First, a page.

The latest Rasmussen Reports telephone survey in Florida shows McCain attracting 53% of the vote while Obama earns 38%. Last month, amidst talk of a possible Florida revote, Obama had closed to within single digits of McCain. In February, however, Obama trailed McCain by sixteen points.

If McCain is matched against Hillary Clinton, the race is a toss-up—Clinton 45% McCain 44%.

A scary thing for democrats to see Barack doing so poorly in a critical swing state like Florida, I'm sure. But its a state with an unusual demographic makeup, one that is shorter than most on Barack's base.
04/16/2008 - 3:51am
The LA Times has a new poll out that shows Hillary with a 5 point lead in Pennsylvania, but losing in Indiana. Hillary's electoral argument is based on winning these two states handily. The Times is arguing that 5 points doesn't cut it, and if this is the result on Tuesday, then Hillary is over.
With three crucial Democratic primaries looming, Hillary Rodham Clinton may not be headed toward the blockbuster victories she needs to jump-start her presidential bid -- even in Pennsylvania, the state that was supposed to be her ace in the hole, a new Los Angeles Times/Bloomberg poll has found.
The losing in Indiana portion of the Times poll seems questionable. The Quinnipiac numbers from the weekend tracking poll show Hillary up by 16 points.

The close race in Pennsylvania is partially confirmed by a Zogby poll released today which shows Hill's lead at just 4%, but this poll concluded on Thursday, a moment before Barack's San Francisco Treat came out of the oven. Quinnipiac has her up by six in Pennsylvania - these numbers were collected over the weekend while the aroma from San Fran was wafting through the state.

Truth be told, it remains to be seen whether Barack can contain the damage and continue to chip away at Clinton, or if Hillary might overplay her hand and look silly and unappealing with her zealous attacks on Barack.

Up to this controversy, Hillary has been afraid to come after Obama as aggressively as she is now doing. Will she be penalized for being too tough on the Messiah?
04/15/2008 - 8:16pm
Okay. Rassmussen is in, showing Hillary having grown her lead from 5 to 9 points over the past week.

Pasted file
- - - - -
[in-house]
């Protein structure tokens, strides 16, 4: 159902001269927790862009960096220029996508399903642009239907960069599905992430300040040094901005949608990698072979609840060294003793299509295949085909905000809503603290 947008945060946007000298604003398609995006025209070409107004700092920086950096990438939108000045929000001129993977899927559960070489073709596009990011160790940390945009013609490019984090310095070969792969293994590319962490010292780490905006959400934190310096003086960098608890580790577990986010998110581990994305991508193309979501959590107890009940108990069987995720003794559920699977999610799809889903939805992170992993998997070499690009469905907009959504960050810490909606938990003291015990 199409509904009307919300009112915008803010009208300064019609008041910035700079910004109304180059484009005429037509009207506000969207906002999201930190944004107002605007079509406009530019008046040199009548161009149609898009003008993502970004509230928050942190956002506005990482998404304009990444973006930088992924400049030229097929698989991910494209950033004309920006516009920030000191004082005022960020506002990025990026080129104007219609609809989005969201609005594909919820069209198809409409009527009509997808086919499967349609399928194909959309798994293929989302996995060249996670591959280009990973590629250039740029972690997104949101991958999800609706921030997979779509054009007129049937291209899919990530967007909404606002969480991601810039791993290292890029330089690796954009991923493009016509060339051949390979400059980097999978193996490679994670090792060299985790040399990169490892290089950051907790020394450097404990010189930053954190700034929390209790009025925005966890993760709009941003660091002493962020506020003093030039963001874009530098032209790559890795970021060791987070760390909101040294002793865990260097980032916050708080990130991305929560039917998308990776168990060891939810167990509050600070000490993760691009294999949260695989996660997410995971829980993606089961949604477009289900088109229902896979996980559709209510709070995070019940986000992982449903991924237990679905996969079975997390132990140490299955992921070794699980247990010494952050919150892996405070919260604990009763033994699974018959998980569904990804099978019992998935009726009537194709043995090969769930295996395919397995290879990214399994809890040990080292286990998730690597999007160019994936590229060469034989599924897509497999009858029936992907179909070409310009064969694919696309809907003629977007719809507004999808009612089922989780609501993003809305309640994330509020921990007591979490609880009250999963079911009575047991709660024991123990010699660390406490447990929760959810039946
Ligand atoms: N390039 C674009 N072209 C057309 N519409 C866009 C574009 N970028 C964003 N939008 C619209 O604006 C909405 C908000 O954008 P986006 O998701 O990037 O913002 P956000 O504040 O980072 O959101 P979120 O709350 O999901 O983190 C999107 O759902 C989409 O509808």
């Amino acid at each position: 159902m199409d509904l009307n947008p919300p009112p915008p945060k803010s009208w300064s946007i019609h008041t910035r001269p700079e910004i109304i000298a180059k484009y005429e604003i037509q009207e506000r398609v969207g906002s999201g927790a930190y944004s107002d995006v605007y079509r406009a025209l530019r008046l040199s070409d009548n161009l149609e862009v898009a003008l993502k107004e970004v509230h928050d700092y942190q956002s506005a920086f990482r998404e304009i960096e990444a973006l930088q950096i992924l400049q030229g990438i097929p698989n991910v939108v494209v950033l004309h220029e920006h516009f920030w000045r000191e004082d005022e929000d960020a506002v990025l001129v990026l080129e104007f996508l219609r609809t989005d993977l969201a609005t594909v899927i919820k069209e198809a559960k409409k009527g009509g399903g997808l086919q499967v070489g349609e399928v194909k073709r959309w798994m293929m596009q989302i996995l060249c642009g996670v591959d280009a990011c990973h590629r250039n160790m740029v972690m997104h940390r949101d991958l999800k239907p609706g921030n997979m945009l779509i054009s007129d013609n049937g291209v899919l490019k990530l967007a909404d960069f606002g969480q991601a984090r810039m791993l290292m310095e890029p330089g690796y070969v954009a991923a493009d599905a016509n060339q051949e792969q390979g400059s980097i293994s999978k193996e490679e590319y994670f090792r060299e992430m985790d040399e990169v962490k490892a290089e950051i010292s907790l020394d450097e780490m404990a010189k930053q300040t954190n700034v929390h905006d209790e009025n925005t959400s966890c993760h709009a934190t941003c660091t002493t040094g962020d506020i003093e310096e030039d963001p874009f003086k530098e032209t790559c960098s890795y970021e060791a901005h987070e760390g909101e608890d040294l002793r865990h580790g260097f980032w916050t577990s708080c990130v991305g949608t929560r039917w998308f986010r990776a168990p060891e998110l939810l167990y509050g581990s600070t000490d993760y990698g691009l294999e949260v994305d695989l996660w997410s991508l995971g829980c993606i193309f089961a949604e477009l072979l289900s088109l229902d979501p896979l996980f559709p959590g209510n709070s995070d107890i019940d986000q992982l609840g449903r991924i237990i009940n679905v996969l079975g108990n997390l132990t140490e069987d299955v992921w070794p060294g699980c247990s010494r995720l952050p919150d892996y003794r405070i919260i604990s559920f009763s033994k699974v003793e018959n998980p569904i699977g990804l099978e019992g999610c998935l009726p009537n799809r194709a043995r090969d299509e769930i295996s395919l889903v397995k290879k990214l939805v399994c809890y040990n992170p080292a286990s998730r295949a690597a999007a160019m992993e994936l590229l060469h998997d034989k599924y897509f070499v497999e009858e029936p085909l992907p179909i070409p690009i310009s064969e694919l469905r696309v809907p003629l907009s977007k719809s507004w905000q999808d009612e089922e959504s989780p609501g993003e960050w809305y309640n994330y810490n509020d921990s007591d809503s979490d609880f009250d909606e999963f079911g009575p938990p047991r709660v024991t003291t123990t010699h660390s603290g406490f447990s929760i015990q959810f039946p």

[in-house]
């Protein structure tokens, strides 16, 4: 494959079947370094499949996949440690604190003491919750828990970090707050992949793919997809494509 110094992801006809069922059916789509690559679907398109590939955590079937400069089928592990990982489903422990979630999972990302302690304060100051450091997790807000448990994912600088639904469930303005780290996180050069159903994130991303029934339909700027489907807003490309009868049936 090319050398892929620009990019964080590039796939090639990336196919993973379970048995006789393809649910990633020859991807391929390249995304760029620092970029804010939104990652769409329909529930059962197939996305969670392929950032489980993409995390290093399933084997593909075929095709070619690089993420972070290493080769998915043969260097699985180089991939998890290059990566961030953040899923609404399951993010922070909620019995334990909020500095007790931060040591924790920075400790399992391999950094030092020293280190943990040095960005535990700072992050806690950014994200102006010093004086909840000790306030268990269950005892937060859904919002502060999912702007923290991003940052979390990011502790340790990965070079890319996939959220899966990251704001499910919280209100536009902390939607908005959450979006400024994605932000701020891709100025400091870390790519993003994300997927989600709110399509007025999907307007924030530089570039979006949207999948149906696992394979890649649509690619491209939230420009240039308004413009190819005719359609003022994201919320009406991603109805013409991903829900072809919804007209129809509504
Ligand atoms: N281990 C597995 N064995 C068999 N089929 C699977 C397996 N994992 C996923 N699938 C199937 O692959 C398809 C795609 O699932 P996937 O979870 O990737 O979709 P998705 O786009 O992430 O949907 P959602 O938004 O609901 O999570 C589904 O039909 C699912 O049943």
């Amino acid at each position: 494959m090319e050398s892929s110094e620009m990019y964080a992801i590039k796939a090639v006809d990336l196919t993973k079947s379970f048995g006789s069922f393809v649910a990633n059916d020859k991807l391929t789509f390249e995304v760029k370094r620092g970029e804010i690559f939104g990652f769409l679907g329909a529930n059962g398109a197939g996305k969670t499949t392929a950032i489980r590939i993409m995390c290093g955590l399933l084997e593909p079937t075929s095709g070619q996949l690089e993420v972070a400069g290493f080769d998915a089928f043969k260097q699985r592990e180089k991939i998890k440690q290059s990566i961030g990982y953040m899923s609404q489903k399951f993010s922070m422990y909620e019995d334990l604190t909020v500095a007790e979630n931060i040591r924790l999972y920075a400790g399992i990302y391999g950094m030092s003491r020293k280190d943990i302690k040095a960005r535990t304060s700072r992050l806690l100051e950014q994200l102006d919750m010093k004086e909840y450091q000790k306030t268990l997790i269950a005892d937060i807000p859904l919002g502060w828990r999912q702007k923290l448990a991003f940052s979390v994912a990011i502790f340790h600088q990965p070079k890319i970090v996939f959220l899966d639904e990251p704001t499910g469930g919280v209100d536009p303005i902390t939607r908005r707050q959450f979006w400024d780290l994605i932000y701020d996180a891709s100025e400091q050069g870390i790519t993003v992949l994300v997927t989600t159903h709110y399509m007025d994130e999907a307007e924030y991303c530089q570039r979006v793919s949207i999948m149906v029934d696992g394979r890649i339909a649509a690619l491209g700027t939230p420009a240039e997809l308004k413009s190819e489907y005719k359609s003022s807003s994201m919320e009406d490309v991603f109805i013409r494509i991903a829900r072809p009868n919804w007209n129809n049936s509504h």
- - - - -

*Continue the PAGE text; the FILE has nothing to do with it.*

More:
Quinnipiac shows her up 6, same as last week, which is also good news for the Clintons as it stops a slide.

And the American Research Group results show Hill's lead having grown to 20 points, which I'm inclined to ignore.

Gallup, meanwhile, shows Barack with his biggest lead over Hillary nationally - 11 points.

Whichever trend you choose to trust, its plain to see that Hillary has benefited from Barack's San Francisco treat. Whether that trend continues or not remains to be seen, but with 7 days to go before Pennsylvania votes, Barack remains on the defensive.
04/15/2008 - 4:07pm
One of the fun things about monitoring the Obama campaign is that since he's practicing a new kind of politics, everything he does becomes a template for how our political system will operate going forward. That means we have to watch carefully to see how the new will differ from the old. How is the politics of hope, unity and transparency different from the evil sort of politics practiced by the bad politicians of today?

Traditionally, politicians who are guaranteed to win an election don't risk messing it up by taking part in democracy - they refuse to schedule debates. And those who are newcomers, or trying to crack the foundation of support that their opponent might possess, are always eager for the opportunity to go one-on-one.
Certainly one thing we can expect from Barack's new kind of politics is access.

So with Barack scheduled to win North Carolina handily, will Barack do the old kind of evil politics and duck debates with Hillary, or will he show his commitment to access and transparency and take part in debates?

Yup. You guessed it. Hope goes out the window when the politics of change meets a twenty point lead: